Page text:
The key hitting the old toy conienience store goldmine is to find a store that has been open for a long time, and which has not been renovated or sold between too many different owners, as these provide opportunities to rid the shelves of old, dusty merchandise. Usually these types of stores are to be found in the city, where the neighbourhoods and commercial areas have been established much earlier than in the suburbs. But sometimes, the suburban convenience store should not be discounted, as its presence in cultural hell can virtually guarantee that anything cool that they may have put on their shelves will still be there when you happen upon the store. And with that in mind, I ventured into a Mississauga (a suburb of Toronto, Ontario) variety store looking for treasures, and I was not disappointed. Here’s what I found:
There were a few different kinds of these” Show Offs” barrettes, each of which I purchased. I love the ‘funky’ early 90s font used for the brand name. This was the only type of barrette that was packaged in a way where you could see both the girls printed on the cardboard, showing off their barrette overkill hairdos. In all the other packages, the white girl gets the shaft, her face obscured by the moulded plastic. These were awesome barrettes too, they are like baby barrettes, but they have metal backings which make them much easier to use than the more common, all plastic baby barrettes, which only hold, like 5 hairs. All the riot grrls out there know what I’m talking about. But alas, despite the awesomeness of all of the Show Offs barrettes I bought, I cannot bring myself to open any of the packages, and ruin what I see as installative, readymade pieces of art. And, due to the short-sighted thoughtlessness of the designers, the moulded plastic tray that holds the barrettes to the cardboard is glued across the innocent face of the little blond girl on the other packages, making the opening of the package fraught with anxiety and guilt, as the barrettes can only be accessed by tearing through her tiny, barrette decorated head. But seriously though, it would toatally ruin the package.
These are the other packages, where the blond girl has plastic glued to her face. The barrettes are pretty sweet though. Good colours.
There was also a couple of other sets of barrettes that I thought were cool, but lacked the flair and dramatic tension of the Show Offs.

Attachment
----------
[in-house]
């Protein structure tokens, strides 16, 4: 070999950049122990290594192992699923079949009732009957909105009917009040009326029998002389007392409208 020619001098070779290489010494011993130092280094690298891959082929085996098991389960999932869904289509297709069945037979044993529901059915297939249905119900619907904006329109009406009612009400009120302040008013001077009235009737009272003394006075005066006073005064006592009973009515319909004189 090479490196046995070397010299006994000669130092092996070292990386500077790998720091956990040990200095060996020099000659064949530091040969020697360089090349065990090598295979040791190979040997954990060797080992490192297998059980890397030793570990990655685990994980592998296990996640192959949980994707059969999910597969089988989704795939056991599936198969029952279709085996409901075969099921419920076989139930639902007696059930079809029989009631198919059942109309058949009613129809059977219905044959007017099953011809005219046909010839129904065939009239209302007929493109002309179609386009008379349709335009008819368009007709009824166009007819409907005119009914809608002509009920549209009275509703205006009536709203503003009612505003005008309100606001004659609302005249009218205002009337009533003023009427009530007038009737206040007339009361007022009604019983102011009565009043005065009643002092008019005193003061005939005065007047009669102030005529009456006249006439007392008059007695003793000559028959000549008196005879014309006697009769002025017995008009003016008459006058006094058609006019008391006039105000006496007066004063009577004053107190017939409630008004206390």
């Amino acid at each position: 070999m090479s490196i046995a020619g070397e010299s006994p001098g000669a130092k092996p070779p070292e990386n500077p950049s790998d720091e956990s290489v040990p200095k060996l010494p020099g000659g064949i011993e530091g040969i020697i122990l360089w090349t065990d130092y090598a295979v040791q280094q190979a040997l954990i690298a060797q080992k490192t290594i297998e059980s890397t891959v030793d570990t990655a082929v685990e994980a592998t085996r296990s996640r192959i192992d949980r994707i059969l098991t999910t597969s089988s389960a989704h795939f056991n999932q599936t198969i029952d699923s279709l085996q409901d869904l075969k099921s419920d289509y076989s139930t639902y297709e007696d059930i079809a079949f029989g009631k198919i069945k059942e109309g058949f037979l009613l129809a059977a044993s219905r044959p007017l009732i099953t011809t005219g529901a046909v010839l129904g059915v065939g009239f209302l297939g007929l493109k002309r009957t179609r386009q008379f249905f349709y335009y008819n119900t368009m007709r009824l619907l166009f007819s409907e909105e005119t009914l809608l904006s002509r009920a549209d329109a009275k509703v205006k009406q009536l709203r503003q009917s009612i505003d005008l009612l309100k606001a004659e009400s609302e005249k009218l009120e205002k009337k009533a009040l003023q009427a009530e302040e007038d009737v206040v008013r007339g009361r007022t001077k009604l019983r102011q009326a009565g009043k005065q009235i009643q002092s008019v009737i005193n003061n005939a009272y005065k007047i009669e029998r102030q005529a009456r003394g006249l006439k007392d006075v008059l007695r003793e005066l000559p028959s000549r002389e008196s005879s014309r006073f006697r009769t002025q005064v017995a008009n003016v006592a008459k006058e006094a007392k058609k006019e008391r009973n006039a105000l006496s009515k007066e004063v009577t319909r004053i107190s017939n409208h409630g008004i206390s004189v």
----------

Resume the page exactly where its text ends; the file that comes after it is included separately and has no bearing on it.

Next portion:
I guess these are actually hair elastics with little plastic things glued to them. The one on the left has the same jazzy-party-confetti early 90s look of the Show Offs barrettes, while the flowered elastics try for a more refined, fancy script logo look, an aspiration further hinted at, yet also confused by its brand name “Choice & Toy” a pairing of words that both fail to describe the quality and category of item contained within. So close though.
And speaking of hair, they also had a number of hair nets, all of which I bought, which came in these great envelopes. I loved the bold colours and the image of the woman, but the shape of the envelope, including the familiar back flaps, and the clear window in the front which could reveal an address, make them totally usable as mailing envelopes, plus they give the sender the added option to include the two old, totally useless hair nets already enclosed within!
Despite the wonderful aesthetic of these hair net envelopes, I must say they are a tad misleading. The woman on the package is meant to represent the invisible control of the hair net, and the confidence and poise that come with it, but there’s no way she’s wearing one of these hair nets over that hairdo. When I tried one on all it did was flatten whatever volume I had while leaving the elastic fully visible around the hairline. Plus, the hairnets are not even big enough to be lightly fitting around hair as long as hers, nor would they allow her hair retain that volume or shape. This is what would really happen if she wore one of the hairnets:
I also picked out these things, which are apparently called “Balloon Squawkers”. I’m not really sure what that means, but they appear to be plastic straws with feathers at one end. I mostly just got them because I’m a sucker for things that are installed/packaged under clear plastic, not to mention easily pleased by pretty colours.
Plus, I was also into this little guy, who appears on top of the “Fun Fair” logo:
The store had a few cute little pins. The yellow rabbit kind of reminded me of the above balloon. The stick pins were really tiny, like an inch long with animals on them not much larger than an apple seed.
And lastly, I found these awesome puffy glitter stickers that were very much like the “Happy Sticker” robot sets that I wrote about in my post “Convenience Store Treasures: Stickers”. But these sets were even better, not just because they were glittery and had a better cardboard package tops, but also because the robots were even cooler!
Here’s the glitter version of an odd pink jester-like robot face, which I highlighted in my previous post:
I was pretty happy with my haul. It was a good, colourful assortment of things, and I’m satisfied I got everything cool they had. Yes, it was a good day in suburbia. So be on the lookout for convenience store treasures when you are out in the middle of nowhere, it might be the only thing to do out there anyways.